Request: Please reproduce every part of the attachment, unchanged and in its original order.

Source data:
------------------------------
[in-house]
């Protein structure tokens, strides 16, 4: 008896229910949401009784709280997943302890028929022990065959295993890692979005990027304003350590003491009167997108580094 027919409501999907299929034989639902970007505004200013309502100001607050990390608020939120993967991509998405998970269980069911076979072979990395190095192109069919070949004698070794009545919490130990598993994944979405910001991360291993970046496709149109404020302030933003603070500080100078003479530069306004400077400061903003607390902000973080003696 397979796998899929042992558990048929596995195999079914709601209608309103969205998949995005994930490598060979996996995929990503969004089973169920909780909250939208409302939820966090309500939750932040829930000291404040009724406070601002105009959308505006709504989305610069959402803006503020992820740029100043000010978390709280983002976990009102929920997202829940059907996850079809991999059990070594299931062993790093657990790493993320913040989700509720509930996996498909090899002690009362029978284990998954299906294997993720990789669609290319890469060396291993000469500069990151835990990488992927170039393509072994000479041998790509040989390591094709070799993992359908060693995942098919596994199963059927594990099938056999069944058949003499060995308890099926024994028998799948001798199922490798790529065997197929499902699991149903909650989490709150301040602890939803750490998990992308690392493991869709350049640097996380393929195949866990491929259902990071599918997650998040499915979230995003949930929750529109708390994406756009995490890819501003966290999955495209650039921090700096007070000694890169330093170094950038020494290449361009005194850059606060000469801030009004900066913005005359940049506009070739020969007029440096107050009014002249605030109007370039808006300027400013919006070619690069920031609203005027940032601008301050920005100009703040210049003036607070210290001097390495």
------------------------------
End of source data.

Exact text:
[in-house]
């Protein structure tokens, strides 16, 4: 008896229910949401009784709280997943302890028929022990065959295993890692979005990027304003350590003491009167997108580094 027919409501999907299929034989639902970007505004200013309502100001607050990390608020939120993967991509998405998970269980069911076979072979990395190095192109069919070949004698070794009545919490130990598993994944979405910001991360291993970046496709149109404020302030933003603070500080100078003479530069306004400077400061903003607390902000973080003696 397979796998899929042992558990048929596995195999079914709601209608309103969205998949995005994930490598060979996996995929990503969004089973169920909780909250939208409302939820966090309500939750932040829930000291404040009724406070601002105009959308505006709504989305610069959402803006503020992820740029100043000010978390709280983002976990009102929920997202829940059907996850079809991999059990070594299931062993790093657990790493993320913040989700509720509930996996498909090899002690009362029978284990998954299906294997993720990789669609290319890469060396291993000469500069990151835990990488992927170039393509072994000479041998790509040989390591094709070799993992359908060693995942098919596994199963059927594990099938056999069944058949003499060995308890099926024994028998799948001798199922490798790529065997197929499902699991149903909650989490709150301040602890939803750490998990992308690392493991869709350049640097996380393929195949866990491929259902990071599918997650998040499915979230995003949930929750529109708390994406756009995490890819501003966290999955495209650039921090700096007070000694890169330093170094950038020494290449361009005194850059606060000469801030009004900066913005005359940049506009070739020969007029440096107050009014002249605030109007370039808006300027400013919006070619690069920031609203005027940032601008301050920005100009703040210049003036607070210290001097390495």